I took some time to recuperate and re-organize my brain into proper lobe positions.   This took approximately six months, one John Grisham novel, one Nicholas Sparks novel, and a few Capote short stories.   After that, it was off to the races again.

Light In AugustMy next project, Light in August.   First let me say that this selection was solely predicated on the availability of audiobooks through my library’s online lending system.   I downloaded the book, transfered it to my PDA (thanks to my 1GB storage card) and committed my drives to and from work to the legendary author and his strange use of the “stream of consciousness” narrative.

I’m almost done.   While it helped that the actor reading the book is VERY good, I still had to break out the old SparksNotes bookmark in my browser.   I tried, really.   But by chapter four, I was as lost as last year’s Easter egg.   But this book has a rhythm.   It has a meter that can be followed for each character.   The language changes with each dialogue, much like As I Lay Dying.   And I finally understood the one thing every reader needs to have when reading Faulkner . . .

A lot of mental RAM.

If you are like me, you like to let go of useless information to make room for new useless information.   Normally, this is OK because any other author would give you clues to keep important details at the front of your mind.   To Faulkner, everything is important.   And he will most likely give you a detail in chapter one that will not make sense until chapter seven.   If you are able to piece together the seemingly random bits of data, you will most certainly find a very interesting, if not mind-blowing connection among characters and events.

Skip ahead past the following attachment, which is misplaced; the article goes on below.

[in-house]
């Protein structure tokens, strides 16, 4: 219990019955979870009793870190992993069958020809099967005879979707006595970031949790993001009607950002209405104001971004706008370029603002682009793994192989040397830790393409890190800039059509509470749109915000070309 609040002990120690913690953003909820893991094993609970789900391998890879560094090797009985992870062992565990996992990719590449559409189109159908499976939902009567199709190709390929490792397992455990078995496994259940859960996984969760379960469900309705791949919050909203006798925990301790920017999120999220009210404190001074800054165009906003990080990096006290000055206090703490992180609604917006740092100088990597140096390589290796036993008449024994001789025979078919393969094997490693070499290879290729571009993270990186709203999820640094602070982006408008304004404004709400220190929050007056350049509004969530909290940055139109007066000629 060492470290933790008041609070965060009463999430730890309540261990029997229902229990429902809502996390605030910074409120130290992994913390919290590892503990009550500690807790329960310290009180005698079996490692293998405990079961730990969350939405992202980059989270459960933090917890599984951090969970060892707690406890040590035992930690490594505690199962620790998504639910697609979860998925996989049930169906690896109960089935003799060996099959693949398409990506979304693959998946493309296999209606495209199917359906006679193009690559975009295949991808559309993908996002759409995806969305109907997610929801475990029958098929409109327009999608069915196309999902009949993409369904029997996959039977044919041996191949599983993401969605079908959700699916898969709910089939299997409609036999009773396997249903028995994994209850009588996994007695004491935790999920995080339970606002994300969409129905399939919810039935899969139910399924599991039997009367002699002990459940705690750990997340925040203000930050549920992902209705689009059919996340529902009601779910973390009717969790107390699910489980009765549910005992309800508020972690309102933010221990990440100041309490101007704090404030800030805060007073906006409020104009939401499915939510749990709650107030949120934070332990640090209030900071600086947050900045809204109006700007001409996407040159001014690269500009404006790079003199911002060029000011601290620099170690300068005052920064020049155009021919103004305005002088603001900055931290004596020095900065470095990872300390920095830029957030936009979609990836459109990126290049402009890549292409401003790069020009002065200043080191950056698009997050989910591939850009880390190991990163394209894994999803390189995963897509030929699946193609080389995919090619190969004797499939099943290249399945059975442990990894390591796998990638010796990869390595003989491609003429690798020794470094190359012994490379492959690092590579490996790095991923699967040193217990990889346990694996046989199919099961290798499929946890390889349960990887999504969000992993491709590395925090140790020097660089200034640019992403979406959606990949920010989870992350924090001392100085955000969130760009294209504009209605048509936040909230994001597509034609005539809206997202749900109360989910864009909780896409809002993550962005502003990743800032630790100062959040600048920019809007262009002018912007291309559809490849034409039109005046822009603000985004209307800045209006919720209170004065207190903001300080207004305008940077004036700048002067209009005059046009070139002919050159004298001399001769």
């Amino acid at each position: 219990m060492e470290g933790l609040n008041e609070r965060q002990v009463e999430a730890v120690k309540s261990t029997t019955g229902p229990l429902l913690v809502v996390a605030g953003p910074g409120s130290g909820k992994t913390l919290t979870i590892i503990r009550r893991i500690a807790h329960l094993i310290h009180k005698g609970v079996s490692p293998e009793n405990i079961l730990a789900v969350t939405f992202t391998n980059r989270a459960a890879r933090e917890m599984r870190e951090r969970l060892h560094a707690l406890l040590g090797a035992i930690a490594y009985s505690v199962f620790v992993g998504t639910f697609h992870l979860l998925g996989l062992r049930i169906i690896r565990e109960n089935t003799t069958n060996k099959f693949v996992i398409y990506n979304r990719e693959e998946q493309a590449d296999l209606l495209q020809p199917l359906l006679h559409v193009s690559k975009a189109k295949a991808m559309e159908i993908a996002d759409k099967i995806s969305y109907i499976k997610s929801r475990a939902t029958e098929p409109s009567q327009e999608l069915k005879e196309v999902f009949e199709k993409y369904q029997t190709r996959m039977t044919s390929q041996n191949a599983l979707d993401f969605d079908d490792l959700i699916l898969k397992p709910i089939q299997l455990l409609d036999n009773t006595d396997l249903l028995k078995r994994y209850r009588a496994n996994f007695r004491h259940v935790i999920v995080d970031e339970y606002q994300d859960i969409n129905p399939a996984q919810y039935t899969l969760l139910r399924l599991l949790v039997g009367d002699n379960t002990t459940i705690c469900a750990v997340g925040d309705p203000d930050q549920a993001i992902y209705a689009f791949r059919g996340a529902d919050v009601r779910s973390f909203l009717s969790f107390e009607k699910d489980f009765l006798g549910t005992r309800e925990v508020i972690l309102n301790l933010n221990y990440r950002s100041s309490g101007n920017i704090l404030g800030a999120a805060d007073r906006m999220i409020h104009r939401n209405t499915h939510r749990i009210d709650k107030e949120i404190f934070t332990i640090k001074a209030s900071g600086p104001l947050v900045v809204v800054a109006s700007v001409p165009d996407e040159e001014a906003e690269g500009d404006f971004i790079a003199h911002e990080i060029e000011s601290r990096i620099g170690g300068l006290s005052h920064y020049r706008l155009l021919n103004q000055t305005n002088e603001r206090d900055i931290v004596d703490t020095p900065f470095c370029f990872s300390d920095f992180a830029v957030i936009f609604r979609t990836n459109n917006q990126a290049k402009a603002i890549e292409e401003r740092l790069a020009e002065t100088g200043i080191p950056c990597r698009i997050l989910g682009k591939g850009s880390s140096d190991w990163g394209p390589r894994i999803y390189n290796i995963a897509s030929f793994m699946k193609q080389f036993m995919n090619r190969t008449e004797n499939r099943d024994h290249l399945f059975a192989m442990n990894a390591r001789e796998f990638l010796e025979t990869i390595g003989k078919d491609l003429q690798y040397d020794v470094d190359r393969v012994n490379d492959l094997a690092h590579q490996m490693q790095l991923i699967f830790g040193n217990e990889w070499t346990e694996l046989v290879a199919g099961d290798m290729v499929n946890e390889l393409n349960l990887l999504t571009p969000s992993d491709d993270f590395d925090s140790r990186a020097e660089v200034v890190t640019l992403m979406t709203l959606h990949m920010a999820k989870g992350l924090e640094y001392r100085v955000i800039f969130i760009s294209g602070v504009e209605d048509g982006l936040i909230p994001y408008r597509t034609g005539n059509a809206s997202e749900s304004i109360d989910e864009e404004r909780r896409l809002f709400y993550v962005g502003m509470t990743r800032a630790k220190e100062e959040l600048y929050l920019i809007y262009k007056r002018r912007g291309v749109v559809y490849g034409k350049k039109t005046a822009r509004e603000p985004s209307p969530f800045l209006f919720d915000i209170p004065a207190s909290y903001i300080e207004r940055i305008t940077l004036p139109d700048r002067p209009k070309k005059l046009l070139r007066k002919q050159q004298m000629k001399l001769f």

My advice, read this book.   But don’t be afraid to follow every other chapter (or every other paragraph if necessary) with a glimpse at the SparksNotes.   If you’re like me, you’ll get the hang of it after a while.   And soon, you’ll not only be piecing together what you’ve just read, but you’ll actually begin anticipating what is coming next.   (Careful, professional driver on a closed course).

If you’re so inclinded, have fun.   And remember, Faulkner is best served  with a warm pipe  on a cool Autumn afternoon.   (But don’t tell my wife.)